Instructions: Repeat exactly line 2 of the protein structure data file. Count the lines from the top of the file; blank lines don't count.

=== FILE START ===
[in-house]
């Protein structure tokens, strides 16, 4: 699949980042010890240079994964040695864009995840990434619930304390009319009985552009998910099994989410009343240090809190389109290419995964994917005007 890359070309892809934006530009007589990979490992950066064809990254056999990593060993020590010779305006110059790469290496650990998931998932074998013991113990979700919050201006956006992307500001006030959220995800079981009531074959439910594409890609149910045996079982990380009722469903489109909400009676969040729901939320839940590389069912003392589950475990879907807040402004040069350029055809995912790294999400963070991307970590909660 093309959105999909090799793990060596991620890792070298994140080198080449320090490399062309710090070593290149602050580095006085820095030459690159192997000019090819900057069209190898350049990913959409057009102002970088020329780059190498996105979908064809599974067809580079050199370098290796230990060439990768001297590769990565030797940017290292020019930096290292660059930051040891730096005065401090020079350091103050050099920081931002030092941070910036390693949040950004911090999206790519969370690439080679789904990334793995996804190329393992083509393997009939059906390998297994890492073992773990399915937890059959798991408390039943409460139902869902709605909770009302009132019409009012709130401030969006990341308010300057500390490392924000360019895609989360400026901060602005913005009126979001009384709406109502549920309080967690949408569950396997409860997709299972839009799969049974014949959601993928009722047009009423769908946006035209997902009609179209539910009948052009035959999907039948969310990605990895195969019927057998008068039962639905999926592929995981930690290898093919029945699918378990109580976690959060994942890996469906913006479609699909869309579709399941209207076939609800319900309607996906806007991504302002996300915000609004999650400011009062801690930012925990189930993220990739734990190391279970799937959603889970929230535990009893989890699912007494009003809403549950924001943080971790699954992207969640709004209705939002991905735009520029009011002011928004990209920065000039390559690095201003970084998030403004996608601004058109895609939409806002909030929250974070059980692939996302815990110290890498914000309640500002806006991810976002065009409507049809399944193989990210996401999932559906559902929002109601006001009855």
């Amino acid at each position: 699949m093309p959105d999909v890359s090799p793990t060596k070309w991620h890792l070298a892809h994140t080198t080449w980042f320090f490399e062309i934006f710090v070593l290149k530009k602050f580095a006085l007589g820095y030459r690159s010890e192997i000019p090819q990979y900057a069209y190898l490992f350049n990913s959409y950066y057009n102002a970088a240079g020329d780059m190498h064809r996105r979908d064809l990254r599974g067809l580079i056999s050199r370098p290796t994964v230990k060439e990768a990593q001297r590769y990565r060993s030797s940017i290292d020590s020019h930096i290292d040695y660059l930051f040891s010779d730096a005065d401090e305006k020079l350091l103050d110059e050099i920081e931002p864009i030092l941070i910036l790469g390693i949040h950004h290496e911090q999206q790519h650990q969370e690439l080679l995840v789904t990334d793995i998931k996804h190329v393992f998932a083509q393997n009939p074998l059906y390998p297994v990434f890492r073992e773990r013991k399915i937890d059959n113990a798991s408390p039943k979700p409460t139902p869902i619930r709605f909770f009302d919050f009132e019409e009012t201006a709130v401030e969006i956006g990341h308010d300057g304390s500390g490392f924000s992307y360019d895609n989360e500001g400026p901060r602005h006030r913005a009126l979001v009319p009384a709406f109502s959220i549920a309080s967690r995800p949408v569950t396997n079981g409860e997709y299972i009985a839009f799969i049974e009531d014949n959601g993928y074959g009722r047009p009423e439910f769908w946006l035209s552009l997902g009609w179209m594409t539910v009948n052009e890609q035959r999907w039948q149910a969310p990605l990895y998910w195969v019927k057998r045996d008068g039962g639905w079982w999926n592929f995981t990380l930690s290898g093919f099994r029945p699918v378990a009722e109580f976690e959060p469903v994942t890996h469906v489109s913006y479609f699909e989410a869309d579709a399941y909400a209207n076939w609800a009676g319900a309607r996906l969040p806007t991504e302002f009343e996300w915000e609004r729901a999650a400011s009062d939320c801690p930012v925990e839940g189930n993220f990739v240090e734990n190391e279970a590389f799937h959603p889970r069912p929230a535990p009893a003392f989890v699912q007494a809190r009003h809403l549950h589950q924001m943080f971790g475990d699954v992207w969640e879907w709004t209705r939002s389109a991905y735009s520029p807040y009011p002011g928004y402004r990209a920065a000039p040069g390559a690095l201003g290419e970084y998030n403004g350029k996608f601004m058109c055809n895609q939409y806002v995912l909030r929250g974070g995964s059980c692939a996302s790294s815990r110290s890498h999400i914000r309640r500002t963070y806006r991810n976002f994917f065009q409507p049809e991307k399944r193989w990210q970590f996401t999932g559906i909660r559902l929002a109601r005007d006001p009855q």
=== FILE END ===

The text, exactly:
């Protein structure tokens, strides 16, 4: 699949980042010890240079994964040695864009995840990434619930304390009319009985552009998910099994989410009343240090809190389109290419995964994917005007 890359070309892809934006530009007589990979490992950066064809990254056999990593060993020590010779305006110059790469290496650990998931998932074998013991113990979700919050201006956006992307500001006030959220995800079981009531074959439910594409890609149910045996079982990380009722469903489109909400009676969040729901939320839940590389069912003392589950475990879907807040402004040069350029055809995912790294999400963070991307970590909660 093309959105999909090799793990060596991620890792070298994140080198080449320090490399062309710090070593290149602050580095006085820095030459690159192997000019090819900057069209190898350049990913959409057009102002970088020329780059190498996105979908064809599974067809580079050199370098290796230990060439990768001297590769990565030797940017290292020019930096290292660059930051040891730096005065401090020079350091103050050099920081931002030092941070910036390693949040950004911090999206790519969370690439080679789904990334793995996804190329393992083509393997009939059906390998297994890492073992773990399915937890059959798991408390039943409460139902869902709605909770009302009132019409009012709130401030969006990341308010300057500390490392924000360019895609989360400026901060602005913005009126979001009384709406109502549920309080967690949408569950396997409860997709299972839009799969049974014949959601993928009722047009009423769908946006035209997902009609179209539910009948052009035959999907039948969310990605990895195969019927057998008068039962639905999926592929995981930690290898093919029945699918378990109580976690959060994942890996469906913006479609699909869309579709399941209207076939609800319900309607996906806007991504302002996300915000609004999650400011009062801690930012925990189930993220990739734990190391279970799937959603889970929230535990009893989890699912007494009003809403549950924001943080971790699954992207969640709004209705939002991905735009520029009011002011928004990209920065000039390559690095201003970084998030403004996608601004058109895609939409806002909030929250974070059980692939996302815990110290890498914000309640500002806006991810976002065009409507049809399944193989990210996401999932559906559902929002109601006001009855």